Depression and perceived behavioral control are independent predictors of future activity and fitness after coronary syndrome events

Research output: Contribution to journalArticle

29 Citations (Scopus)

Abstract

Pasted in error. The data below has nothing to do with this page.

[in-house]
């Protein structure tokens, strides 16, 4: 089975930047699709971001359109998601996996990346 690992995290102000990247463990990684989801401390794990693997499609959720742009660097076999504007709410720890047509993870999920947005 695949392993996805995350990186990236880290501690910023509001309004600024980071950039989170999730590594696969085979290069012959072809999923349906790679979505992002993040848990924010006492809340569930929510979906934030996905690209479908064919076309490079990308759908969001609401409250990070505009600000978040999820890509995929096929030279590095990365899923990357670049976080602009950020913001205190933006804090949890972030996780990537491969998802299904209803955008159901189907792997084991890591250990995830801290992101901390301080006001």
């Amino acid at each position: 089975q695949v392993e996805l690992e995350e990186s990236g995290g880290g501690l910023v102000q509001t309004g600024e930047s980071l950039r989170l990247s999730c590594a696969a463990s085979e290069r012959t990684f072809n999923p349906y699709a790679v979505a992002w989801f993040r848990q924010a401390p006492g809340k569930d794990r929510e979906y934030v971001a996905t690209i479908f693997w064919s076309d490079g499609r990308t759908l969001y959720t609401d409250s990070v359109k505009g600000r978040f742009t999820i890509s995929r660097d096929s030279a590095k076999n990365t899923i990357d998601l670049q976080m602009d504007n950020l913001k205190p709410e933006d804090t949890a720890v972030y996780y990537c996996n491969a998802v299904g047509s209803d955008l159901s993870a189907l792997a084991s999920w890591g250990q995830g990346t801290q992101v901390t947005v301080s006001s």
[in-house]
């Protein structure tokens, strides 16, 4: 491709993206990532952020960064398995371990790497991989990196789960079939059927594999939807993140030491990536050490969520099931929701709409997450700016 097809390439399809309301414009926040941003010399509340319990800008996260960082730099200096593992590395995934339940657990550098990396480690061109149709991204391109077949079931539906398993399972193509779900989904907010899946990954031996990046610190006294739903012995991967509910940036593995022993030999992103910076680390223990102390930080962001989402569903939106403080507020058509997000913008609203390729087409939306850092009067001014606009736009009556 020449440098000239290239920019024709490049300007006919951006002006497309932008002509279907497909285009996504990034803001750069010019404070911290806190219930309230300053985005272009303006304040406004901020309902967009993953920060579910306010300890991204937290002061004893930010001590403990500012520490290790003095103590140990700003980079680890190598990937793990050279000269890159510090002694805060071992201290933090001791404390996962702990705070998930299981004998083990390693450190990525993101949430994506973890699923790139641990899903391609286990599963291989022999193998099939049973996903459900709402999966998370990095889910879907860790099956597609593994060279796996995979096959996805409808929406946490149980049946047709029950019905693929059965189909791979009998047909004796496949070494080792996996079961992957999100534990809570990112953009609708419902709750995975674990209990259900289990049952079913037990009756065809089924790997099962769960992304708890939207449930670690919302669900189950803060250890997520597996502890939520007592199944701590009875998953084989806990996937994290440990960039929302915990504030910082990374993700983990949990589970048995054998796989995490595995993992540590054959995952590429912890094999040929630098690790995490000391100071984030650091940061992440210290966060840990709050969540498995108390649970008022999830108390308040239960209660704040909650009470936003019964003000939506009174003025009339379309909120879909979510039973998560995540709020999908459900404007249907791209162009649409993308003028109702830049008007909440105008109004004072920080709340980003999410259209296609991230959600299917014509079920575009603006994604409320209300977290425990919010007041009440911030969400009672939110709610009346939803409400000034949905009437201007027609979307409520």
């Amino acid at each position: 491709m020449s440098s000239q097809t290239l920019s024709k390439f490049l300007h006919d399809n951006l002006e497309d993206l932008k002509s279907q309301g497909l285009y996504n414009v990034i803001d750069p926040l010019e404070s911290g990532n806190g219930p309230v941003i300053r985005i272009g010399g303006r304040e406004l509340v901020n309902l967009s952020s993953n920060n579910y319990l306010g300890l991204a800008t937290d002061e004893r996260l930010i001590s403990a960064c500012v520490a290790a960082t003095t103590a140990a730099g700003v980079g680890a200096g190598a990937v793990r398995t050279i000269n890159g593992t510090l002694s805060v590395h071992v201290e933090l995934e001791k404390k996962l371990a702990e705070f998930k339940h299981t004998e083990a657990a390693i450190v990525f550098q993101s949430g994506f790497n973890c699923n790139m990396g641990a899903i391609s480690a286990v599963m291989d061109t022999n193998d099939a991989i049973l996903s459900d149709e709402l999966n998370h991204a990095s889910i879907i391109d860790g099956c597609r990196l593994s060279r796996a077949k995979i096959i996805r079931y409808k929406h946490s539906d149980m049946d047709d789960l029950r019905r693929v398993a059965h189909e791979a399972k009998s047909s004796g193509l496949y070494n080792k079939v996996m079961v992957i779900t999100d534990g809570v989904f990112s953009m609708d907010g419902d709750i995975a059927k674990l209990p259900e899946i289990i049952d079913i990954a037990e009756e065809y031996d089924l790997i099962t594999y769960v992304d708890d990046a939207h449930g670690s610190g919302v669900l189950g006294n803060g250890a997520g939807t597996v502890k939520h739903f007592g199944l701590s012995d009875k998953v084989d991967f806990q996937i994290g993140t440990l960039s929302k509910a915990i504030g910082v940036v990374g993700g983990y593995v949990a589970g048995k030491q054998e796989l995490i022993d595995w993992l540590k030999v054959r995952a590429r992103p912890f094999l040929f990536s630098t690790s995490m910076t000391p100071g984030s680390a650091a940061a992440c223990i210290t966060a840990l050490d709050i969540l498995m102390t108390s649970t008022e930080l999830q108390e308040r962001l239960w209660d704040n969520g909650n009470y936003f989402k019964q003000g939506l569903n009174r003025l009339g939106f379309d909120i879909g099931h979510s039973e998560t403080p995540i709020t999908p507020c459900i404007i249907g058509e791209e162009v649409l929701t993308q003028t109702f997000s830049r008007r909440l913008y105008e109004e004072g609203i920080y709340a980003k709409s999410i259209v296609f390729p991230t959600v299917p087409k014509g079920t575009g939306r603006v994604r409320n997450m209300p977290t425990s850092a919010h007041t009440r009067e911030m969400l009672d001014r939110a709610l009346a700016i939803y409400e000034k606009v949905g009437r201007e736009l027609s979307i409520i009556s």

Objective: Physical inactivity increases the risk of recurrent coronary events, and both depression and perceived behavioral control (PBC) have been shown to influence levels of physical activity. However, it is not known whether depression and PBC affect activity levels independently of one another. The present study investigates whether depression and PBC exert independent effects on future exercise and fitness in patients hospitalized for coronary syndrome events. Methods: Five hundred and two patients (hospitalized for myocardial infarction or newly diagnosed angina) reported their levels of depression, PBC, and current regular exercise prior to discharge from hospital, and leisure activities, fitness, regular exercise, and depression 12 months later. The ability of depression and PBC to predict patient's reported levels of activity (n=388) and fitness (n=361) was determined with regression analyses. Results: Depression prior to discharge from hospital reliably predicted fitness (P <.005), self-reported leisure activities (P <.005), and taking regular exercise (P <.005) 12 months after hospitalization for coronary syndrome events when controlling for age, gender, socio-economic status, illness severity, and reported activity prior to hospitalization. Depression at 12 months explained the variance in all outcome measures previously explained by depression at discharge, but PBC during hospitalization independently predicted leisure activities (P<.005) and taking regular exercise (P <.005) 12 months later. Conclusions: Perceived behavioral control and depression independently predict activity and fitness in patients 12 months after hospitalization for coronary syndrome events. Consequently, interventions aiming to increase activity and fitness in these patients should take account of both patients' perceptions of control and their level of depression. (c) 2007 Elsevier Inc. All rights reserved.